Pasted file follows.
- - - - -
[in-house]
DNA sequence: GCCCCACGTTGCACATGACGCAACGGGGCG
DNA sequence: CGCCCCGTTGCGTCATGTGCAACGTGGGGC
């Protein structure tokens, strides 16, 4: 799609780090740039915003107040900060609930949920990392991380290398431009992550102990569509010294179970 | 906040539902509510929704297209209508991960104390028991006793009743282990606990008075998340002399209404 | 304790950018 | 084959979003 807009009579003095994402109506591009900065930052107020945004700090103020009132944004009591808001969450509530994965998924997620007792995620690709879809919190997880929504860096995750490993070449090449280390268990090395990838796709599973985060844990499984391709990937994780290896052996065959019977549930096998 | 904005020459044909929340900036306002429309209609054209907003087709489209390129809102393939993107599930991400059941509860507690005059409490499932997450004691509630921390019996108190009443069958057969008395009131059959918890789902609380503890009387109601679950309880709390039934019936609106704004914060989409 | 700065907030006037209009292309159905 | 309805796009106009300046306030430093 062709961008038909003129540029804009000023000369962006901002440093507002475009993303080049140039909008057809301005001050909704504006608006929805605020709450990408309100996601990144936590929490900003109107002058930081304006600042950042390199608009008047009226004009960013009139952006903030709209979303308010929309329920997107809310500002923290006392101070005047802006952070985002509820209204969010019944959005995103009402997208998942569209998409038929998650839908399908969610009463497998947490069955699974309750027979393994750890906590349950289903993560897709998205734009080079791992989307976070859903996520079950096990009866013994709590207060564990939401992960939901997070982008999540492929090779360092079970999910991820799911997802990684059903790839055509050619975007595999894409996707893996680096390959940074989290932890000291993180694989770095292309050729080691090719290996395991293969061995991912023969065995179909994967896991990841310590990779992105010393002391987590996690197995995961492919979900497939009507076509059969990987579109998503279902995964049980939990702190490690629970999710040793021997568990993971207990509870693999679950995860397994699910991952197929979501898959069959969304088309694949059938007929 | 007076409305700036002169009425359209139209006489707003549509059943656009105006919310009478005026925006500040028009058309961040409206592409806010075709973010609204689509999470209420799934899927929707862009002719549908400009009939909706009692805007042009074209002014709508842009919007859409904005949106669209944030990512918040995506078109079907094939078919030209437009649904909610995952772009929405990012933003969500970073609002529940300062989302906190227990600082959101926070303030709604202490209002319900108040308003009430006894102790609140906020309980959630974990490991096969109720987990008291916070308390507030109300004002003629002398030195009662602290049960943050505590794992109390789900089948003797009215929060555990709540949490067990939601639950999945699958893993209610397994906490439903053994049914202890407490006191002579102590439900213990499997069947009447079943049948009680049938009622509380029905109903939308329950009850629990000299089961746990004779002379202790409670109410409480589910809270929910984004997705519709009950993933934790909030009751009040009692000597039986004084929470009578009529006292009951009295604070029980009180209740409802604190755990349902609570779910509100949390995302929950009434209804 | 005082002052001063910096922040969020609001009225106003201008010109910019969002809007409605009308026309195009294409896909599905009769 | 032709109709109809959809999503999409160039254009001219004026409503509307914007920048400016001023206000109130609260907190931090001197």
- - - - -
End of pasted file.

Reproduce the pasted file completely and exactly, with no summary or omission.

[in-house]
DNA sequence: GCCCCACGTTGCACATGACGCAACGGGGCG
DNA sequence: CGCCCCGTTGCGTCATGTGCAACGTGGGGC
């Protein structure tokens, strides 16, 4: 799609780090740039915003107040900060609930949920990392991380290398431009992550102990569509010294179970 | 906040539902509510929704297209209508991960104390028991006793009743282990606990008075998340002399209404 | 304790950018 | 084959979003 807009009579003095994402109506591009900065930052107020945004700090103020009132944004009591808001969450509530994965998924997620007792995620690709879809919190997880929504860096995750490993070449090449280390268990090395990838796709599973985060844990499984391709990937994780290896052996065959019977549930096998 | 904005020459044909929340900036306002429309209609054209907003087709489209390129809102393939993107599930991400059941509860507690005059409490499932997450004691509630921390019996108190009443069958057969008395009131059959918890789902609380503890009387109601679950309880709390039934019936609106704004914060989409 | 700065907030006037209009292309159905 | 309805796009106009300046306030430093 062709961008038909003129540029804009000023000369962006901002440093507002475009993303080049140039909008057809301005001050909704504006608006929805605020709450990408309100996601990144936590929490900003109107002058930081304006600042950042390199608009008047009226004009960013009139952006903030709209979303308010929309329920997107809310500002923290006392101070005047802006952070985002509820209204969010019944959005995103009402997208998942569209998409038929998650839908399908969610009463497998947490069955699974309750027979393994750890906590349950289903993560897709998205734009080079791992989307976070859903996520079950096990009866013994709590207060564990939401992960939901997070982008999540492929090779360092079970999910991820799911997802990684059903790839055509050619975007595999894409996707893996680096390959940074989290932890000291993180694989770095292309050729080691090719290996395991293969061995991912023969065995179909994967896991990841310590990779992105010393002391987590996690197995995961492919979900497939009507076509059969990987579109998503279902995964049980939990702190490690629970999710040793021997568990993971207990509870693999679950995860397994699910991952197929979501898959069959969304088309694949059938007929 | 007076409305700036002169009425359209139209006489707003549509059943656009105006919310009478005026925006500040028009058309961040409206592409806010075709973010609204689509999470209420799934899927929707862009002719549908400009009939909706009692805007042009074209002014709508842009919007859409904005949106669209944030990512918040995506078109079907094939078919030209437009649904909610995952772009929405990012933003969500970073609002529940300062989302906190227990600082959101926070303030709604202490209002319900108040308003009430006894102790609140906020309980959630974990490991096969109720987990008291916070308390507030109300004002003629002398030195009662602290049960943050505590794992109390789900089948003797009215929060555990709540949490067990939601639950999945699958893993209610397994906490439903053994049914202890407490006191002579102590439900213990499997069947009447079943049948009680049938009622509380029905109903939308329950009850629990000299089961746990004779002379202790409670109410409480589910809270929910984004997705519709009950993933934790909030009751009040009692000597039986004084929470009578009529006292009951009295604070029980009180209740409802604190755990349902609570779910509100949390995302929950009434209804 | 005082002052001063910096922040969020609001009225106003201008010109910019969002809007409605009308026309195009294409896909599905009769 | 032709109709109809959809999503999409160039254009001219004026409503509307914007920048400016001023206000109130609260907190931090001197």